Attacks combinations. There are 36 combinations divided into 3 sets of 12:
1st set: Basic attacks and footwork dagger held in hammer grip.
2nd set: Intermediate attacks and footwork dagger is switched back and
forth from hammer to icepick grip.
3rd set: Advanced attacks and footwork dagger is held in icepick grip.
Disarms: 3 sets of 12:
1st set: Hammer disarming Hammer.
2nd set: Icepick disarming Hammer.
3rd set: Icepick disarming Icepick.
Contradas: 3 sets of 12 emphasis on multi-hits, baits, and traps.
1st set: You and your opponent both have your daggers in hammer grip.
2nd set: You hold your dagger in icepick grip while your opponent is in hammer
grip.
3rd set You both are in icepick grip.
Recontras: 3 sets of 12 emphasis on recountering contradas with direct hits,
disarms and/or finishing techniques.
1st set: Hammer grip vs. Hammer grip.
2nd set: Icepick vs. Hammer.
3rd set: Icepick vs. Icepick.
Originally taught in the sequence of all the first sets, then all second sets,
then third sets, which gave you:
1st set group (Hammer grip vs. Hammer grip) -Attacks, Disarms, Contradas,
Recontras.
2nd set group (Icepick vs. Hammer) -Attacks, Disarms, Contradas, Recontras.
3rd set group (Icepick vs. Icepick) Attacks, Disarms, Contradas, Recontras.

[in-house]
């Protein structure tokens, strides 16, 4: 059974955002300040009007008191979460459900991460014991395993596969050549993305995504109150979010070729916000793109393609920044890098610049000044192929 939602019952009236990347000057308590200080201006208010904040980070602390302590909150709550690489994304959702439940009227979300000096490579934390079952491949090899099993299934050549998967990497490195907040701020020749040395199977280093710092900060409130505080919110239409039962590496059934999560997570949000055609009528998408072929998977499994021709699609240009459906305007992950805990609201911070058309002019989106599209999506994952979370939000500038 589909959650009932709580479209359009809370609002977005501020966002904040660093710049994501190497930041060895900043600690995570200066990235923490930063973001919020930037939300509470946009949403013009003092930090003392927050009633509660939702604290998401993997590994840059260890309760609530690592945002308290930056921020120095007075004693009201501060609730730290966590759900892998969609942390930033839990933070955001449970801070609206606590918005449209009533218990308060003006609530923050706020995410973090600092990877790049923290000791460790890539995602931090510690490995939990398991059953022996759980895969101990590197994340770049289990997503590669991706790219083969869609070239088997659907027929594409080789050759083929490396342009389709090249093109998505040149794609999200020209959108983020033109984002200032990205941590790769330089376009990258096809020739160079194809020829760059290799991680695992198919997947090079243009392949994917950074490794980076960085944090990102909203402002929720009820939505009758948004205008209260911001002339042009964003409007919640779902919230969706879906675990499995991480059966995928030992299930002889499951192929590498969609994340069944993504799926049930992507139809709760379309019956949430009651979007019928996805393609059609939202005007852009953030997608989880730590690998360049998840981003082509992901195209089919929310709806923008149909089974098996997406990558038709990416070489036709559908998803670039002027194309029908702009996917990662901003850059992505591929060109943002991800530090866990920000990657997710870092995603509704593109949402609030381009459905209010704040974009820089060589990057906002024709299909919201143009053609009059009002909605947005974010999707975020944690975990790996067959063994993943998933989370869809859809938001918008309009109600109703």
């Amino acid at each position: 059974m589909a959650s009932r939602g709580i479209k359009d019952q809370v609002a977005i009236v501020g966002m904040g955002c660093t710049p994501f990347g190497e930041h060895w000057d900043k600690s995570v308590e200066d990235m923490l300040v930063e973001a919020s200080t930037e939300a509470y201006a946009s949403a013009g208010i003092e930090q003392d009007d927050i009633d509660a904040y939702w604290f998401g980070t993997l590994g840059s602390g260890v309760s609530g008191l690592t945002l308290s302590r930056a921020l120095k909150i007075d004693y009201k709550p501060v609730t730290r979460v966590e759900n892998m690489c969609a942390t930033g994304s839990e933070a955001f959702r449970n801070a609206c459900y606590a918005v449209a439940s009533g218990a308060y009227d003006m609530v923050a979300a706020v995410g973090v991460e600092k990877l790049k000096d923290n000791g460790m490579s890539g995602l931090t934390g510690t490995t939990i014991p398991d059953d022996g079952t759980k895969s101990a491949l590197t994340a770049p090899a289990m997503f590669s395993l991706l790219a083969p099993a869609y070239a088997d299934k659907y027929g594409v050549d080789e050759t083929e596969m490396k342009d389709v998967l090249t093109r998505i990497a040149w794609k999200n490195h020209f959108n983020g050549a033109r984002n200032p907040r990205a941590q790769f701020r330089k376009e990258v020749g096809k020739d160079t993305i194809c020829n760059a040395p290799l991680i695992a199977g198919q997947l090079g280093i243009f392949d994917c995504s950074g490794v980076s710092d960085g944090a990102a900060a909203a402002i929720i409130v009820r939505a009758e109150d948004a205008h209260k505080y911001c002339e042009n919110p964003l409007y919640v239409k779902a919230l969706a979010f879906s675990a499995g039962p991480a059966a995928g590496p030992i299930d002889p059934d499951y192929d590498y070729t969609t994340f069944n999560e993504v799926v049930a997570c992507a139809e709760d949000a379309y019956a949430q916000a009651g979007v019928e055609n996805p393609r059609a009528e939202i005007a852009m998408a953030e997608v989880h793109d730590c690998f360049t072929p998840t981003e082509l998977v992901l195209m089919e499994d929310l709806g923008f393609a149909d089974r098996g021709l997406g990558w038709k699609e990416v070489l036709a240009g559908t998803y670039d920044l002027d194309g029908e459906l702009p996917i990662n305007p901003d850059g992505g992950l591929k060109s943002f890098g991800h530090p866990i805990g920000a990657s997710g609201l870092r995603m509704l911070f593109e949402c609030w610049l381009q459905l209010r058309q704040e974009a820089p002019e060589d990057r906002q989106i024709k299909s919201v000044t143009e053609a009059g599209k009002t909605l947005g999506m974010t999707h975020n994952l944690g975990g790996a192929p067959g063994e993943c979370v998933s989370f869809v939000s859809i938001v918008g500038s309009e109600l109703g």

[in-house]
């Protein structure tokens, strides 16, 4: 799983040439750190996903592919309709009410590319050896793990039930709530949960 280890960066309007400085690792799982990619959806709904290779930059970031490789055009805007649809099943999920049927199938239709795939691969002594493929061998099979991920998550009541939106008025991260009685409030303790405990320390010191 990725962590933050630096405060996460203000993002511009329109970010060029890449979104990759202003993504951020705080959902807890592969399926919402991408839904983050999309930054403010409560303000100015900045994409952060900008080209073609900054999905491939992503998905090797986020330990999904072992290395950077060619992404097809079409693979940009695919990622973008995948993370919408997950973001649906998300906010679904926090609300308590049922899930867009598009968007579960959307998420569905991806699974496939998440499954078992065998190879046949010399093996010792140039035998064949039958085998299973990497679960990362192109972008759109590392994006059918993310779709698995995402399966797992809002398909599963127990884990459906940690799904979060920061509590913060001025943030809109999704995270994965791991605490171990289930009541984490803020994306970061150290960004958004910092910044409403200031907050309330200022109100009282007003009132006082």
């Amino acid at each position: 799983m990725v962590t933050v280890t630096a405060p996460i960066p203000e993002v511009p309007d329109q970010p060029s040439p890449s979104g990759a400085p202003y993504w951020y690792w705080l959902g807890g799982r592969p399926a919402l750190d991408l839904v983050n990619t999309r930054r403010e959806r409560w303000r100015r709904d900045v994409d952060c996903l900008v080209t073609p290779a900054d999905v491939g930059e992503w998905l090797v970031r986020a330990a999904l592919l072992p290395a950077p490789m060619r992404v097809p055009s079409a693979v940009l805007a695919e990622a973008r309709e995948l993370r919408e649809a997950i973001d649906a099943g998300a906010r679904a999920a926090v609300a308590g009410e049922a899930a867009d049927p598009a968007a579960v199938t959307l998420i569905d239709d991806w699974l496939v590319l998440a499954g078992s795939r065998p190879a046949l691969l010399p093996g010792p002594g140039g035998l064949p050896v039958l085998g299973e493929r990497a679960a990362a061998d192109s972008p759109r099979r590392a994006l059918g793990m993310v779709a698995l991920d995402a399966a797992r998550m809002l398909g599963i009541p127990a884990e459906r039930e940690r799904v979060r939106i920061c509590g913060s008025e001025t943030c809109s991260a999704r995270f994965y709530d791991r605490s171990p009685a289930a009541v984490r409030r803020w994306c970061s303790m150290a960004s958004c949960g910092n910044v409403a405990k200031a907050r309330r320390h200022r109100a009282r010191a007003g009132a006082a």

In addition, there are tapping and trapping drills that are not numbered but
parallel the above techniques.

PEKITI-TIRSIA KNIFE TECHNIQUES .


Two basic grips:
Icepick grip called Pakal ( lit.to rip) 1 set of 12 attacks.
Hammer grip called Sak-Sak (lit. stab-stab) 1 set of 12 attacks.
Third Hand (elbows, hack, eye jab, slap) the strikes between the parries.
Nerve Hits intercepting strikes to nerve centers in weapon arm.
Blade Reversals turning his knife against him while he still holds it.
Throws (always after a disabling strike).
Locks, Pins, and Joint Breaks (Used most often after a throw).
Disarms and Strips.
Foot Clearing low sweeps and kicks and their counters and recounters.
Empty-Hand Knife Tapping parrying drills combining all of the above.
Knife-to-Knife Tapping drills (parrying drills in which both of you are armed)
-Knife held inA. Pakal (icepick grip) vs. Sak-Sak (hammer grip).
B. Pakal vs. Pakal.
C. Sak-Sak vs. Sak-Sak.
D. 2 Sak-Sak vs. 2 Sak-Sak.
E. 2 Pakal vs. 2 Pakal.
F. 1 Pakal and 1 Sak-Sak vs. same.
vs. 2 Sak-Sak.
vs. 2 Pakal.
Finishers KNIFE VS. HAND 12 attack combinations , plus. counters to
knife defenses.

PEKITI-TIRSIA EMPTY HAND TECHNIQUE .


Since [as classically taught] you had already mastered all the weapon
techniques, by the time you moved on to hand-to-hand you were taught how to

use the hands as weapons and simply translated the weapon drills into hand
techniques.
The general categories are:
Entry techniques and nerve hits attacks that bridge the gap, coming mainly
from knife-to-knife and single stick techniques.
Parry drills coming from knife and stick drills.
Traps coming from sword and dagger techniques.
Fist, foot, and joint breaking coming from knife and single stick.
Locks, throws, takedowns mainly coming from hand vs. knife.